Become a Member

Get access to more than 30 brands, premium video, exclusive content, events, mapping, and more.

Already have an account? Sign In

Become a Member

Get access to more than 30 brands, premium video, exclusive content, events, mapping, and more.

Already have an account? Sign In



Swede Fredrick Ericsson Pushing for Summit

Ericsson and Norweigan Jörgen Aamot will attempt to ski the third highest mountain in the world in the next couple of days.


The Swedish extreme skier Fredrik Ericsson is trying to become the first person to ski the three highest mountains in the world. This Saturday he started the summit push on the third highest mountain, Kangchenjunga (8586m). The climb up to the summit and the ski descent is expected to take four days. Fredrik’s partner on the expedition is Norwegian extreme skier Jörgen Aamot.

Fredrik Ericsson is one of the world’s leading high altitude skiers with ski descents on some of the highest mountains on earth, including; Peak Somoni, Shisha Pangma, Gasherbrum 2, Laila Peak and Dhaulagiri.

“I have already skied on three of the 14 8000-metre peaks, but now the aim is towards the absolute highest. The project spans over three years and I will try to ski the three highest mountains in the world, Kangchenjunga (8586m) this autumn, K2 (8612m) next summer and Mount Everest in the autumn of 2010,” says Fredrik.

The first challenge begins now when Fredrik together with his Norwegian companion are starting their summit push on Kangchenjunga that lies on the border between Nepal and Indian state Sikkim. Kangchenjunga was first climbed in 1955 by a British team that included Joe Brown and George Band. Since then, around 200 climbers have reached the summit. But so far no Swede or Norwegian has climbed to the summit and no one has skied off the summit of Kangchenjunga.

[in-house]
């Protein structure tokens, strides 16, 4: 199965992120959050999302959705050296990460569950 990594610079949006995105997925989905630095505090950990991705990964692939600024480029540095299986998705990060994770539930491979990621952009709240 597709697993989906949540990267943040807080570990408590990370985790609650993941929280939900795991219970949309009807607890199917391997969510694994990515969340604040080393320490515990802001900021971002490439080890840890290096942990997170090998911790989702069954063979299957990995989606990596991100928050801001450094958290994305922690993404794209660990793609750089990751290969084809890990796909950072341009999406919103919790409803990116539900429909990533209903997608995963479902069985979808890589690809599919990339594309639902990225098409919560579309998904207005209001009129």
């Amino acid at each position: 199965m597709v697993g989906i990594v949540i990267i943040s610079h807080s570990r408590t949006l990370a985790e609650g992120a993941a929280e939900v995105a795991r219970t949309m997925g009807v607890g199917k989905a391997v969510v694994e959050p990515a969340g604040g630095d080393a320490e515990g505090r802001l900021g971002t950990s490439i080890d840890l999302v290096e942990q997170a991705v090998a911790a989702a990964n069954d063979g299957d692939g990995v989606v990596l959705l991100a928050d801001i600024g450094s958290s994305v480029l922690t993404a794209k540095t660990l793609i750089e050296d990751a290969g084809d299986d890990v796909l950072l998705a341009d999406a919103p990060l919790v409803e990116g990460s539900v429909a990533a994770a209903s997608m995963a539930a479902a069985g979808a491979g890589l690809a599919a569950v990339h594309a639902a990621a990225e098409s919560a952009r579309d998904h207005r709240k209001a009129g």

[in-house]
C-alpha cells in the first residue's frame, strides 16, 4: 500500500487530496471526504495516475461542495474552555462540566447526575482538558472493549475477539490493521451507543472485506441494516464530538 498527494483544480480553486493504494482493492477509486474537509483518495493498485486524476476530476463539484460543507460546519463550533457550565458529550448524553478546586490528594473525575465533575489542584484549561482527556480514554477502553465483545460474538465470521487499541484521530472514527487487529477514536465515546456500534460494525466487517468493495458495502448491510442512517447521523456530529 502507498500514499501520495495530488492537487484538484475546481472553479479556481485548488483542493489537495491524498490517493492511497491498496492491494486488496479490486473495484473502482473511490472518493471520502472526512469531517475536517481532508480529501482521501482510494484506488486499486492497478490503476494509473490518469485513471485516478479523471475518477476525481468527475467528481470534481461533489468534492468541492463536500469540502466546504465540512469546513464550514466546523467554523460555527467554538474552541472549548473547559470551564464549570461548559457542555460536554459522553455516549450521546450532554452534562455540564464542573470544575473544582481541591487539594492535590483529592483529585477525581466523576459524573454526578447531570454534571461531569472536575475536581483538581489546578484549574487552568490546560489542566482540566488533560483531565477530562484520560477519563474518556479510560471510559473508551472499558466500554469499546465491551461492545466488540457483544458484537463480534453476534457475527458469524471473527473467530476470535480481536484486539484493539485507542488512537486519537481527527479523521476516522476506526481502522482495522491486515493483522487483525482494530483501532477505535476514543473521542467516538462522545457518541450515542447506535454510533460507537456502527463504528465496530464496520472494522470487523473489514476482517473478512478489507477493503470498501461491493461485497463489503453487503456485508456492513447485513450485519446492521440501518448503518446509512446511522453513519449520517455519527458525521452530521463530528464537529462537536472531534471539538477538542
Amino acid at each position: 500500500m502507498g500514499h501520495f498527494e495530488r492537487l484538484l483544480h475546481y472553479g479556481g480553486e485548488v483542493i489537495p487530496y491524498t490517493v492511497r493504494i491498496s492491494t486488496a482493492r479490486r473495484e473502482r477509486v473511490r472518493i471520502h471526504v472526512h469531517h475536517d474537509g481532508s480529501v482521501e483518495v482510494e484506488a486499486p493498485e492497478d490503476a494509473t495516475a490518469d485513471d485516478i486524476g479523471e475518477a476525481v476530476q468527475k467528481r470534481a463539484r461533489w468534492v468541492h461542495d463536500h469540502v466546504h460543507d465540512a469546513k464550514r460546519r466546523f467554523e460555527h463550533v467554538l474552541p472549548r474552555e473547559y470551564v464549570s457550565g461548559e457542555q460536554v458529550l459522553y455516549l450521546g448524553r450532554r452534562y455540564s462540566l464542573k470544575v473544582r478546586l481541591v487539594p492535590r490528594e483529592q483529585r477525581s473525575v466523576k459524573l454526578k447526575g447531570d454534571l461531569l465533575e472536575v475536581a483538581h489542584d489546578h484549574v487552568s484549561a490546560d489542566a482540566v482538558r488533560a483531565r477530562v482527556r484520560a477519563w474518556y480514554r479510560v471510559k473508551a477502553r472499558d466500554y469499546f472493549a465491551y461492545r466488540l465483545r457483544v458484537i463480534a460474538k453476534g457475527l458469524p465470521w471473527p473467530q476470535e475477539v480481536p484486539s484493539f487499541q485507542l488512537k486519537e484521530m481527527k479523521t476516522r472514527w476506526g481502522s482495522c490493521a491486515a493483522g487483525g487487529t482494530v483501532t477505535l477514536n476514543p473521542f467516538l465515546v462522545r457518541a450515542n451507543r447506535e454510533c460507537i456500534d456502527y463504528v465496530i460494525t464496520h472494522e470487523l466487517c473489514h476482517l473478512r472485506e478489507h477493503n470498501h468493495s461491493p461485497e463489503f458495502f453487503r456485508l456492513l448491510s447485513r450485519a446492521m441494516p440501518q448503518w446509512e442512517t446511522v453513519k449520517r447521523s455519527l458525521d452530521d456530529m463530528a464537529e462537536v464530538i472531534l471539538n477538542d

“This means that we can become the first Swede and Norwegian to climb to the summit and also the first in the world the ski the mountain,” says Fredrik.

Fredrik and Jörgen has spent three weeks in their base camp on the Yalung glacier at an altitude of 5100 meters. Over this period they have prepared for the big challenge and acclimated to altitude through reconnaissance climbs and skiing on Kangchenjunga.

”We have just returned to base camp after one of our acclimating climbs. So far we have been up to about 7000 meters, just below where we will set our camp 2. It is very time consuming to find a good route since we are the only climbers on the mountain. First of all we need to negotiate a safe way through a labyrinth of Seracs and Crevasses and then there’s only two of us to break the trail in the deep snow, ” Says Fredrik.

Since Fredrik and Jörgen are carrying skis on their back, have randonneboots on their feet and will not use supplemental oxygen it’s harder for them to climb the mountain than for most other climbers.

“The Mountain looks very good at moment. There is a lot of snow so if we can make it to the summit the chances are good that we will be able to ski all the way down to the snow level at 5500 metres. We are acclimating well and are now ready to make our summit push” Says Fredrik

The summit push starts from base camp and they will use three camps at 6200 metres, 7200 metres and 7800 metres. From the last camp the climbing towards the summit at 8586 metres starts at midnight and it will take around ten hours.

The ski descent, which is the highlight of the two month expedition, is expected to take five hours. The descent has a vertical of almost 3100 metres and has very steep sections of up to 50 degrees inclination.

“To ski at 8000 meters is not easy. It’s extremely hard work and in the beginning we have to stop to rest after only a few turns. After four to five turns I’m as exhausted as after skiing 1000 vertical meters in the Alps” says Fredrik

For Fredrik the challenge is to take skiing one step further and to ski where no one has skied before. After ten years of preparations he’s now ready for his greatest challenge.

To get daily news from the summit push and info about the expedition log into Fredrik’s website: